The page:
Just over 7 months ago, on January 24th 2013, I gave birth to my first child, a beautiful little girl, Laila Mae.
Giving birth was possibly the scariest, most intense, most magical, happiest time of my life, and I truly believe that it is the only event to evoke such a hotchpotch of emotions.
My labour started normal on January 21st- our first wedding anniversary. I was already 10 days late. At around 11am I started to get cramps in my back on and off every 20 minutes or so. I kept an eye on the time, and slowly but surely, they started lasting longer and getting closer together. I had a long bath and sat on my birthing ball watching The Real Housewives. Naïvely, I kept thinking “This is an absolute breeze! Maybe it only hurts right at the end when the baby’s coming out!” At around 4pm, I rang my husband, Paul, and told him to come home from work. My contractions were now 10 minutes apart and getting closer. We’d had terrible snow so he spent a couple of hours shovelling snow with our neighbours. At about 8pm, my contractions were 5 minutes apart so I got back in the bath and told Paul to ring the hospital. As I’d planned to give birth in a pool in our local birthing centre rather than a traditional delivery suite, they advised me to wait until I was 3 minutes apart and in intense pain.
At 1am I was screaming (luckily our neighbour was away) every 3 minutes. The contractions weren’t that long but I was convinced. Paul rang the hospital and they agreed I could come in but said that I didn’t sound that far along. I disagreed!
When we got to the hospital, the midwife examined me, shook her head and said “Sorry, you’re only 2cm. I can’t admit you. I’ve given you a sweep though, so I’d expect to see you back again in the next few hours!” She also gave me codeine and paracetamol for the pain. We drove home and, once the codeine kicked in, I managed to fall asleep.
Convinced the baby was imminent, Paul rang work to start his paternity leave. However, when I woke up, my contractions had slowed right down to every 20 minutes again. Tuesday was like a carbon copy of Monday, contractions got closer together but the hospital still said I couldn’t come in. I remember being boiling hot at one point and sitting on my birthing ball, stark naked, eating an ice lolly with the back door wide open! By 1am, the same thing happened again. However, because I felt the same as the previous night, I knew the baby wasn’t coming anytime soon. I couldn’t cope with the pain though- I couldn’t sleep, I hadn’t eaten since the Monday morning, and even water made me want to throw up. We drove back to the hospital- mainly so I could get some more codeine. They didn’t examine me but suggested I try a new procedure of Water Injections where they inject a miniscule amount of water into 4 places on your back. This releases endorphins which relieves the pain of labour. It felt like being stung by a wasp 4 times, but once it was done I had 3 hours of relief so managed to get some sleep once we got home.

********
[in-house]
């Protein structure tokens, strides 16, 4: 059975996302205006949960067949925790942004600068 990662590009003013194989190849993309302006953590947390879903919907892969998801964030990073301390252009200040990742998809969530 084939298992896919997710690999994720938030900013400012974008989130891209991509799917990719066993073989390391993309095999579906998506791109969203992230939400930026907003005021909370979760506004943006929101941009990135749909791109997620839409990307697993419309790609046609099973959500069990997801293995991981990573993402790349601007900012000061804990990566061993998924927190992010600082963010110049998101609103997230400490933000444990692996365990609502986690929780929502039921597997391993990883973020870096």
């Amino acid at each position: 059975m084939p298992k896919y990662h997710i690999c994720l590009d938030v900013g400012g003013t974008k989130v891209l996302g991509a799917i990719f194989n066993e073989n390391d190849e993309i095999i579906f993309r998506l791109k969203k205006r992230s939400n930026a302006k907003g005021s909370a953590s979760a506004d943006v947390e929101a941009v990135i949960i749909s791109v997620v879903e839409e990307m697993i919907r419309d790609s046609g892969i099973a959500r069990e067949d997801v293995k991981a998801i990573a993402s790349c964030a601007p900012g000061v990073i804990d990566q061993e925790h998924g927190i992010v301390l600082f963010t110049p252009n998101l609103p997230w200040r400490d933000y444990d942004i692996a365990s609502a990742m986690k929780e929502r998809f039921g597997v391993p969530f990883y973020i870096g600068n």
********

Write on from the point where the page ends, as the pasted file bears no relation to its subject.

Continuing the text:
Wednesday was the worst day. I couldn’t get out of bed. I hadn’t eaten since Monday and I’d barely slept. I was shattered. The day is kind of a blur of lying there like a beached whale, counting the hours until I could take more paracetamol. Paul was fab, trying to encourage me to eat and drink, but giving me space so I didn’t feel smothered.
Late afternoon, his sister rang to check on me. I could barely talk, but told her about the past 2 days and how I really needed it to be over- I had nothing left. At the end of the call, she said “There are no medals in childbirth”. That really helped me- I had been convinced of having a water birth for months, but was that because I truly wanted one or because I thought I should have one?